Kiln, a Paris-backed company that validates nodes on the Ethereum network, is opening its first non-European office in Singapore as it plans to tokenize those validators and transform them into new DeFi products.
Ultimately the company wants to do something similar with stablecoins: turn them into yield-bearing instruments – although this might blur the regulatory lines with deposit-taking banks.
It’s business ambitions reflect the quickly expanding opportunities in blockchain-based finance, and how Asian hubs such as Singapore and Hong Kong are increasingly driving them.
“We see Asia as the fastest-growing region because of its retail demand,” said Laszlo Szabo, Kiln’s CEO and co-founder.
Kiln was founded in 2018 to participate in crypto protocols based on Proof of Stake (as opposed to Bitcoin’s Proof-of-Work) to validate and confirm blocks.
Staking is core to these blockchains. Asset owners holding the network’s coin agree to lock up their assets for a period of time, to be used to help validate new blocks, in return for a reward. These yields incentivize the network’s participants to support its functioning, and to keep the network decentralized.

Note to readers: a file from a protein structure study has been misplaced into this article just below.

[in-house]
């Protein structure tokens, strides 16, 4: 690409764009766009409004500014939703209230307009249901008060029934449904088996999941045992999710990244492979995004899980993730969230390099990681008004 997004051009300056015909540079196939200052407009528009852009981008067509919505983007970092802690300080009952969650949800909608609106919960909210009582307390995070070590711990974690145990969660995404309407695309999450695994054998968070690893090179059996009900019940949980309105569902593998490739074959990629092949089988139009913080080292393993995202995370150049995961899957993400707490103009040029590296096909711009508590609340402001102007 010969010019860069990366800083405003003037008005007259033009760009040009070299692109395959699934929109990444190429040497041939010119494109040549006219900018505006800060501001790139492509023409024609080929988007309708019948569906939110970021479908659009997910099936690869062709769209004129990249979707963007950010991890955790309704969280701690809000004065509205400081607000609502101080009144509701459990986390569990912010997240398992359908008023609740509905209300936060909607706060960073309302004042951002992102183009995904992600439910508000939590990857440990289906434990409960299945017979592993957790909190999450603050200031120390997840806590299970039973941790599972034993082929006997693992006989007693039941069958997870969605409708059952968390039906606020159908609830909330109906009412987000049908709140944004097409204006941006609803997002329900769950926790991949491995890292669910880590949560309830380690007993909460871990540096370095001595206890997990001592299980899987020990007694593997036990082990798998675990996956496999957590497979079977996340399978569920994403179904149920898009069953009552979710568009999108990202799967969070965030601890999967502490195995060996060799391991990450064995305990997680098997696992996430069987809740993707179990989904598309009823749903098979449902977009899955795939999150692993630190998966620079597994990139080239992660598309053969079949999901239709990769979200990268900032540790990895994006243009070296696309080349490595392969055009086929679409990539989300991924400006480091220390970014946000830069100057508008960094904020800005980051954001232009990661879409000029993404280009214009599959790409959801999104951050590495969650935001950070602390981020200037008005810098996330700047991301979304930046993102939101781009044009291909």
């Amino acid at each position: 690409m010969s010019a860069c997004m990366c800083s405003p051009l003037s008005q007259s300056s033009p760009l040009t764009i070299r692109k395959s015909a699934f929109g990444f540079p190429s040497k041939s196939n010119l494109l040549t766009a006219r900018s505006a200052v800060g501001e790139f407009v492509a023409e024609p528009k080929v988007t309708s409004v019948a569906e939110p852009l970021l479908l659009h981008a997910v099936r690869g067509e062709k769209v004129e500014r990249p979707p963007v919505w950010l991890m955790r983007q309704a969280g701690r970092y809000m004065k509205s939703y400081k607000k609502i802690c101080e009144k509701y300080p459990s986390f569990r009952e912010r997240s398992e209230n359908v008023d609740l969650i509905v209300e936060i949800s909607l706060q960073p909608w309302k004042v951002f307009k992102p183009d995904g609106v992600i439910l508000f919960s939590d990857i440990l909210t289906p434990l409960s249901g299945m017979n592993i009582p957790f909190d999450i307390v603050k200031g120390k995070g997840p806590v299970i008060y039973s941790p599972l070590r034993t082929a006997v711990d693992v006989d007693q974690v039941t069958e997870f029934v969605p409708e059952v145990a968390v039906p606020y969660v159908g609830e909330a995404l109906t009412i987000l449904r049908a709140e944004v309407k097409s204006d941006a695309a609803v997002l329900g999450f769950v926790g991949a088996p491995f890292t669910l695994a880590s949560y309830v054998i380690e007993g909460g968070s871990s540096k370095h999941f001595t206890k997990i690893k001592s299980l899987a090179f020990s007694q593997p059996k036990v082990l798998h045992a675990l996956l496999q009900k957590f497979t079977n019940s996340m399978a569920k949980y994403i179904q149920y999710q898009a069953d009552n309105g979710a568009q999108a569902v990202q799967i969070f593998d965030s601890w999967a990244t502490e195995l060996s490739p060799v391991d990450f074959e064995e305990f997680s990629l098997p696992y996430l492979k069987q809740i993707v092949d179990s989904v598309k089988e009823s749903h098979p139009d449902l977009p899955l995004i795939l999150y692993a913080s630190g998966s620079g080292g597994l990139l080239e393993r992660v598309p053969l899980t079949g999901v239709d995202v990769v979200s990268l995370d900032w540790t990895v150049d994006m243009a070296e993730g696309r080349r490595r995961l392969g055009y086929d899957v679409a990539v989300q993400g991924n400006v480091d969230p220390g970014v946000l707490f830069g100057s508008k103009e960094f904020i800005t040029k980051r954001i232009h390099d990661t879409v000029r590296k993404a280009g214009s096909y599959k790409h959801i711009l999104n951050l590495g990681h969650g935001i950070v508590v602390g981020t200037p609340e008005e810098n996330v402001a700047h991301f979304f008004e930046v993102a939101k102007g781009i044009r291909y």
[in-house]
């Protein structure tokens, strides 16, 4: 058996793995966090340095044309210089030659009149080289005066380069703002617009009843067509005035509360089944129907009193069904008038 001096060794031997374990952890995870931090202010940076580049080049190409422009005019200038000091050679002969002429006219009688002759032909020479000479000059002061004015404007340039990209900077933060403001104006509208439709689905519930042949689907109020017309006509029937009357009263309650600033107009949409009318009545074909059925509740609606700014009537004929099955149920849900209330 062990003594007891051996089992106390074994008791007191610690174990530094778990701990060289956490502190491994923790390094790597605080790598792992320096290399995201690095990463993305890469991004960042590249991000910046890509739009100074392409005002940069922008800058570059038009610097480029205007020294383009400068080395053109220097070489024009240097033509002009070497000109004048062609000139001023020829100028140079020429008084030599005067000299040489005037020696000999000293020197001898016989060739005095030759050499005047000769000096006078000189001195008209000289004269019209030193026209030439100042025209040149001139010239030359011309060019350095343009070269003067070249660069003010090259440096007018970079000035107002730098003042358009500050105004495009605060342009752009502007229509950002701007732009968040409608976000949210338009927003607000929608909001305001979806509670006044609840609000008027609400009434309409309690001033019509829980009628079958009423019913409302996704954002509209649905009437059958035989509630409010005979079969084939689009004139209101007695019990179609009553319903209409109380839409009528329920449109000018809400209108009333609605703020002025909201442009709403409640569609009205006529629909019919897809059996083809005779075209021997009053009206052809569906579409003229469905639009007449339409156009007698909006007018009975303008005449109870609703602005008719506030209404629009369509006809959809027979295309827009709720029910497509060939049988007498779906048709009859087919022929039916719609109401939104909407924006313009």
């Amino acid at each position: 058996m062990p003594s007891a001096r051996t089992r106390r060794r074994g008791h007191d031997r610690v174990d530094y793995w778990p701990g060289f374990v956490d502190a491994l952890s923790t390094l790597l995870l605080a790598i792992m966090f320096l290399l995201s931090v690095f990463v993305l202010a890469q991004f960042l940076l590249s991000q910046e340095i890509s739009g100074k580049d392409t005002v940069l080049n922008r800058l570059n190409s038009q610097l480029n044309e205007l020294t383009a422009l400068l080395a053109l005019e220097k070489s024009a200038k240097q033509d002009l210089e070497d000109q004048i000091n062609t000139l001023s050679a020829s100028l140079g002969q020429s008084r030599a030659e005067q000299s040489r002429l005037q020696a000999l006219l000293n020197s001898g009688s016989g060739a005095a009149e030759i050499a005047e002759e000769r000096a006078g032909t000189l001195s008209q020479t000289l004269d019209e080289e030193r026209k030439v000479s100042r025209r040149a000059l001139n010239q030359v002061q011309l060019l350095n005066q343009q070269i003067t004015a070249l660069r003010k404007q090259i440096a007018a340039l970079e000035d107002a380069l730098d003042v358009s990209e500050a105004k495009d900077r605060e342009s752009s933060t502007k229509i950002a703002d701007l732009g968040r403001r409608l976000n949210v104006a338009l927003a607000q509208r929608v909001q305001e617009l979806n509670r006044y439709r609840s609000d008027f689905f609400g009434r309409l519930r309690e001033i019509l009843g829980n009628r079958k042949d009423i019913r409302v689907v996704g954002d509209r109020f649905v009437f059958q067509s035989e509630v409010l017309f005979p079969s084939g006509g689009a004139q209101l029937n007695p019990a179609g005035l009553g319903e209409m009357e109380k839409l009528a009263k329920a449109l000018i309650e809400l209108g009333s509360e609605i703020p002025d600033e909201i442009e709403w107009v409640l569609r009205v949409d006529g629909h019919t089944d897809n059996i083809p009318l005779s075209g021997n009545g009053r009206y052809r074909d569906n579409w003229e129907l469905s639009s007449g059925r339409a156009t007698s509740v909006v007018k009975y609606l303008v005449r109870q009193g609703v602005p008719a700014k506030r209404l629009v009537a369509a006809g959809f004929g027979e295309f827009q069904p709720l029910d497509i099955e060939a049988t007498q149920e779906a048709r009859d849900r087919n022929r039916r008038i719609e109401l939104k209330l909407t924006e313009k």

Staking yields looked attractive when interest rates were zero. Today, they are modest. Kiln’s node operations currently yields an annualized 4.01 percent. Therefore many players in the ecosystem are trying to find ways to either increase returns, or bring in new participants.
Validators and nodes
The PoS ecosystem has its own layers. At the bottom are the validators, who add transactions to the blockchain blockchain and check others’ transactions to agree that they are correct; they are the engineering workhorses who guard against double-spending or fraudulent trades. At this level, Ethereum operates like Bitcoin in that the validators are using computing power in a lottery for the rights to get their transaction approved; the more assets staked, the greater the likelihood of success. For their trouble, they are rewarded with slices of newly minted ETH as well as transaction fees (‘gas’).
One level up is the node operators, which includes Kiln. These players verify transactions and keep copies of the blockchain. They are not ‘at the coal face’ but play a useful role by distributing transaction data across the network, so the healthier the nodes, the more efficient transaction processing.